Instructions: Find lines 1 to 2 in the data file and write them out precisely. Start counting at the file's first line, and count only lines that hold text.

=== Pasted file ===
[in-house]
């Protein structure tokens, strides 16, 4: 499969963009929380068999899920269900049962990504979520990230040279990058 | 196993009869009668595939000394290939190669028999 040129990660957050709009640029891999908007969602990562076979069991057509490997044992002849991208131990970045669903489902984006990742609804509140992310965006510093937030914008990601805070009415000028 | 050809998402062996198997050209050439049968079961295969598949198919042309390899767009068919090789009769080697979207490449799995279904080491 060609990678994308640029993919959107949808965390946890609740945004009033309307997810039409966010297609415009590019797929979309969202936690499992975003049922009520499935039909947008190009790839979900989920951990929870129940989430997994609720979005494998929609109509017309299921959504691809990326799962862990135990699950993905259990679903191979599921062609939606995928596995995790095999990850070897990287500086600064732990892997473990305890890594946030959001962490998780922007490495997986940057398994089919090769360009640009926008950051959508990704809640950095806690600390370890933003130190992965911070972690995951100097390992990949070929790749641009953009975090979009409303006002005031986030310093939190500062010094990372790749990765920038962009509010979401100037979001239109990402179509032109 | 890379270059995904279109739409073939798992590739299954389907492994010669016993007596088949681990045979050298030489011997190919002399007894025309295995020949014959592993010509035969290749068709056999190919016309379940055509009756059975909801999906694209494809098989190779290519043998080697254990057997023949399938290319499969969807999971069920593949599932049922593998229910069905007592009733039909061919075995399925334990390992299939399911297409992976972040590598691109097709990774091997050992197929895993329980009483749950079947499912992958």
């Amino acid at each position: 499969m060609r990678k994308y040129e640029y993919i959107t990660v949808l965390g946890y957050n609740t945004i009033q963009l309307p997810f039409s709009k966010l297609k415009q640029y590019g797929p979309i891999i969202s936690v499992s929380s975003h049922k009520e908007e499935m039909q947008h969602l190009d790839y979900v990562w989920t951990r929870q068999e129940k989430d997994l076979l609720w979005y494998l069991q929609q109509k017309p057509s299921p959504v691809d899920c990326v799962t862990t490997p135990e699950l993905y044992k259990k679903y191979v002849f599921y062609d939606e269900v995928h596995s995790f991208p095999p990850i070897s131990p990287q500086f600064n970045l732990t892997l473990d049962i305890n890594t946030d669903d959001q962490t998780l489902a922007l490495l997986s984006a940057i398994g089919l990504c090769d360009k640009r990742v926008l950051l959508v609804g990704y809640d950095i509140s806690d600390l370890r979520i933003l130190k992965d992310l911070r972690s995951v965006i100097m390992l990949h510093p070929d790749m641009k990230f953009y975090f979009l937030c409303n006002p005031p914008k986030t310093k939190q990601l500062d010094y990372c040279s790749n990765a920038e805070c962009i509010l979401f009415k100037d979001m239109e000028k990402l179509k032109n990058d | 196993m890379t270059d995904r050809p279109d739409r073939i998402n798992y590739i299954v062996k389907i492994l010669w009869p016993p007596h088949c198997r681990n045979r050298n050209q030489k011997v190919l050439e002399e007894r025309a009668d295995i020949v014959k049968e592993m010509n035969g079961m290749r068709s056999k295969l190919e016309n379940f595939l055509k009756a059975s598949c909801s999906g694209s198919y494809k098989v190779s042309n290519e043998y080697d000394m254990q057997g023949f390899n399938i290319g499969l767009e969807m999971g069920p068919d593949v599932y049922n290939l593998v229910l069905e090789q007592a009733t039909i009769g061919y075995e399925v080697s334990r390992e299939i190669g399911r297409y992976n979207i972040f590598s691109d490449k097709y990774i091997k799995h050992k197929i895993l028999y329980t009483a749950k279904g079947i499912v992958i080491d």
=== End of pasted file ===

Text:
[in-house]
């Protein structure tokens, strides 16, 4: 499969963009929380068999899920269900049962990504979520990230040279990058 | 196993009869009668595939000394290939190669028999 040129990660957050709009640029891999908007969602990562076979069991057509490997044992002849991208131990970045669903489902984006990742609804509140992310965006510093937030914008990601805070009415000028 | 050809998402062996198997050209050439049968079961295969598949198919042309390899767009068919090789009769080697979207490449799995279904080491 060609990678994308640029993919959107949808965390946890609740945004009033309307997810039409966010297609415009590019797929979309969202936690499992975003049922009520499935039909947008190009790839979900989920951990929870129940989430997994609720979005494998929609109509017309299921959504691809990326799962862990135990699950993905259990679903191979599921062609939606995928596995995790095999990850070897990287500086600064732990892997473990305890890594946030959001962490998780922007490495997986940057398994089919090769360009640009926008950051959508990704809640950095806690600390370890933003130190992965911070972690995951100097390992990949070929790749641009953009975090979009409303006002005031986030310093939190500062010094990372790749990765920038962009509010979401100037979001239109990402179509032109 | 890379270059995904279109739409073939798992590739299954389907492994010669016993007596088949681990045979050298030489011997190919002399007894025309295995020949014959592993010509035969290749068709056999190919016309379940055509009756059975909801999906694209494809098989190779290519043998080697254990057997023949399938290319499969969807999971069920593949599932049922593998229910069905007592009733039909061919075995399925334990390992299939399911297409992976972040590598691109097709990774091997050992197929895993329980009483749950079947499912992958």